7 Indigenous Peoples of Colombia Who Have Often Gone Ignored.

When talking about Colombian culture, historically, more attention has been given to the Spanish part of the country’s makeup. Very little is given to the various indigenous cultures who were there before the Spanish ever arrived, despite the fact that there are around 1.5 million indigenous people, from over 87 tribes, that make up about 3.5% of the total population. In an effort to learn more about Colombians – from all places and backgrounds – we are taking a look at seven different indigenous peoples who call Colombia home. https://hiplatina.com/indigenous-peoples-of-colombia/

Ophelia Dahl’s National Health Service.

Partners in Health wants to rebuild entire countries’ medical systems, and bring health care to some of the poorest people on earth. https://www.newyorker.com/magazine/2017/12/18/ophelia-dahls-national-health-service?mbid=nl_Weekly%20121117&CNDID=49341985&spMailingID=12541660&spUserID=MTg2MTUwMzg1OTA4S0&spJobID=1301049067&spReportId=MTMwMTA0OTA2NwS2

The unexpected toys Rohingya children cherish in exile.

Ed Jones, a photographer with Agence France-Presse, had first wanted to show what people — adults and children alike — had brought with them as they escaped a bloody crackdown by security forces in Burma, which is also called Myanmar. “I felt that anything that people bring with them, however small, in the midst of panic must not only have some interesting stories attached to them but might also serve to illustrate the urgency with which people left their homes,” Jones said. But, as he asked the people he was photographing, it turned out that no one had brought anything with them, “which, in itself, is sadly revealing,” he added. https://www.washingtonpost.com/news/in-sight/wp/2017/12/05/the-unexpected-toys-rohingya-children-cherish-in-exile/?utm_term=.572f01f31943

Puerto Rico’s Humanitarian Crisis Takes on New Urgency With Alarming Death Counts.

The U.S. government claims 62 people died in Puerto Rico after Hurricane Maria. The true death toll is likely far higher. The U.S. government says 62 people in Puerto Rico have officially died in the aftermath of Hurricane Maria. Not many people are buying that given the island’s lack of electricityhealthcare access, and clean drinking water. To account for this discrepancy, media outlets have been making an extra effort to uncover the true extent of death on the island. Their conclusion? That 62 should be closer to 1,000. https://earther.com/puerto-ricos-humanitarian-crisis-takes-on-new-urgency-w-1821135423?utm_campaign=socialflow_fusion_facebook&utm_source=fusion_facebook&utm_medium=socialflow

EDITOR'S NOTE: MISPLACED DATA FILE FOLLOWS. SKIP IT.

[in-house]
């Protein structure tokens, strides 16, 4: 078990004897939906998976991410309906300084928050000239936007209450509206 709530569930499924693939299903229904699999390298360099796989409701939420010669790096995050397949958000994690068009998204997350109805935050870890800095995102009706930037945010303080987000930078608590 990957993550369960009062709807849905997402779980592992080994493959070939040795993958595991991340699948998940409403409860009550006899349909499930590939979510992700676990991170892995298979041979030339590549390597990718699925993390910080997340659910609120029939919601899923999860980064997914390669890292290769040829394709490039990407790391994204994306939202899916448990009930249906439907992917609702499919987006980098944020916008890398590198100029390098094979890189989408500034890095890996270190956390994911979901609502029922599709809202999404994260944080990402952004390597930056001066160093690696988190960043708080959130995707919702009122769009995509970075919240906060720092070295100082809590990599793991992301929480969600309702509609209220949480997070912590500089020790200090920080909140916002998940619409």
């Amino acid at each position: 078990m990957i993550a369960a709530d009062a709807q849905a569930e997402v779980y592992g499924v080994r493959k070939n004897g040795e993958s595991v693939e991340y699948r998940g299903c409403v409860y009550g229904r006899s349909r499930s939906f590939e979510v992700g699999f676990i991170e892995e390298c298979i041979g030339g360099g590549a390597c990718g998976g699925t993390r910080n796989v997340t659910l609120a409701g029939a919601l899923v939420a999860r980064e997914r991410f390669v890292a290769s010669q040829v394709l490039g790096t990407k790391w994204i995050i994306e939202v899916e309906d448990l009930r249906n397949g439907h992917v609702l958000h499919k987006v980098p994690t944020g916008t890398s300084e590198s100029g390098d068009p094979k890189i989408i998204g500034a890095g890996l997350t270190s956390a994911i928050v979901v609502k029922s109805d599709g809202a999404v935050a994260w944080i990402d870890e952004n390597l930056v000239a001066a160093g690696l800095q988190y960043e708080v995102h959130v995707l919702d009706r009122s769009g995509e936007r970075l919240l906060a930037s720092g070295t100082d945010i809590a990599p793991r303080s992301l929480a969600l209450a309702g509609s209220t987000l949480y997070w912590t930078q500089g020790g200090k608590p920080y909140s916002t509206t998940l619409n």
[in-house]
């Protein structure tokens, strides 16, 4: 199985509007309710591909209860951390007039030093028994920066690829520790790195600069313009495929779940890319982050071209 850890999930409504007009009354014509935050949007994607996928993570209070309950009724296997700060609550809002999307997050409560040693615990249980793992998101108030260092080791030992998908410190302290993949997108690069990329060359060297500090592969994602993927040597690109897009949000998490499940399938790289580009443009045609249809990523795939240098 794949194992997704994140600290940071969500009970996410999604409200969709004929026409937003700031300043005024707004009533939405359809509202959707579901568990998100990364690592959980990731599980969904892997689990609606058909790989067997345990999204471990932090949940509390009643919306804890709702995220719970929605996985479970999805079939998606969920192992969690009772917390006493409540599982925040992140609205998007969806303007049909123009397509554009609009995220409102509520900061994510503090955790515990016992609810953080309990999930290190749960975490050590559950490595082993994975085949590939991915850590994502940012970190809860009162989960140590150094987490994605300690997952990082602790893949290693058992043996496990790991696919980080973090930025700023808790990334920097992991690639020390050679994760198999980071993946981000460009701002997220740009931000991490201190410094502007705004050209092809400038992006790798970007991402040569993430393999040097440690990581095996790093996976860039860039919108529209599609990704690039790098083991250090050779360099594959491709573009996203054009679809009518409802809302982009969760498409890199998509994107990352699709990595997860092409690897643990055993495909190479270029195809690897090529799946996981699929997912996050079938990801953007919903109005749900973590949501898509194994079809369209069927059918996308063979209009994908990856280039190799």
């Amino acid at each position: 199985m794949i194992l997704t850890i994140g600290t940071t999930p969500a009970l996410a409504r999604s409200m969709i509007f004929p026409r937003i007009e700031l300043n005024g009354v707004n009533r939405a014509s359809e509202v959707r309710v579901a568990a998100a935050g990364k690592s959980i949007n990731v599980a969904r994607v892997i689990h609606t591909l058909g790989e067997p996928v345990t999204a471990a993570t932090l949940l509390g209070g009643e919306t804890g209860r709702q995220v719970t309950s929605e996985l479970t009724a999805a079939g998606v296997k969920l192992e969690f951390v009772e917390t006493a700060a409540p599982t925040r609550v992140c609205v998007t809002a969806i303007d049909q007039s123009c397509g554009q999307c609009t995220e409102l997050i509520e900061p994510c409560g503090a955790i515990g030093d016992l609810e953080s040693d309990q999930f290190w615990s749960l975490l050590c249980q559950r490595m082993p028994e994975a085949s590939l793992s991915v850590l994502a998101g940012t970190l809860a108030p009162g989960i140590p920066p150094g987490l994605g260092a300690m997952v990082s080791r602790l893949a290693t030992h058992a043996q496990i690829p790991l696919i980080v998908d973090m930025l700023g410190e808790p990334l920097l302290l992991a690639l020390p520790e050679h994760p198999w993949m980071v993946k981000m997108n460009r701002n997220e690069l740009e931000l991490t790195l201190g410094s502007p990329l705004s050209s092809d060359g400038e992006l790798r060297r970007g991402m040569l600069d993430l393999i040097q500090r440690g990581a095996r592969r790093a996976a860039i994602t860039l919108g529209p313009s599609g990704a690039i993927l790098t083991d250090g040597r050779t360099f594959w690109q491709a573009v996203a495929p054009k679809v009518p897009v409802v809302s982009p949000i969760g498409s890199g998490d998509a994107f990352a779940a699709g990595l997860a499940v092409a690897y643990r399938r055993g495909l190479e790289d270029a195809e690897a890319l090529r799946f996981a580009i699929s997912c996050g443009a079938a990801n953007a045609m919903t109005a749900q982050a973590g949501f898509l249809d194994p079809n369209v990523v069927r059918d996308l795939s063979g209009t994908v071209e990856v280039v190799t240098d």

7 inspiring, badass women.

Lilian Bland in her plane

You may not have heard of them, but these women defied convention and set their own paths.

Once you start learning about women’s history, you realize that we’re living in a golden time for women’s freedom and rights.

As Ellen Burstyn details in her candid and heartbreaking interview with Anna Sale for the Death, Sex & Money podcast, after Burstyn’s husband was placed in a mental hospital, she wasn’t allowed to transfer the couple’s car insurance to her name — even though her husband was incapacitated. Harvard didn’t admit women until 1977, and Columbia sent women to Barnard instead until 1981. It wasn’t until 1973 that women in all 50 states could serve on juries, and it was the 1970s before many of the last laws changed. Now women can own property, have their own credit cards and yes, even have car insurance in their own names. It’s amazing to think that women haven’t even been able to vote for 100 years yet. http://mnatu.re/2r2YH57

Doctors Without Borders pioneers new technology to save lives.

msf drone

Doctors Without Borders staff care for patients in some of the most challenging conditions on earth – conflict zones, politically unstable countries, and remote areas. As a result, they are constantly searching for new and innovative ways to meet their patients’ needs. They use technology to track health problems, reach isolated communities, and more efficiently test and treat diseases. Read more at https://www.usatoday.com/story/sponsor-story/doctors-without-borders/2017/11/15/doctors-without-borders-pioneers-new-technology-save-lives/107647986/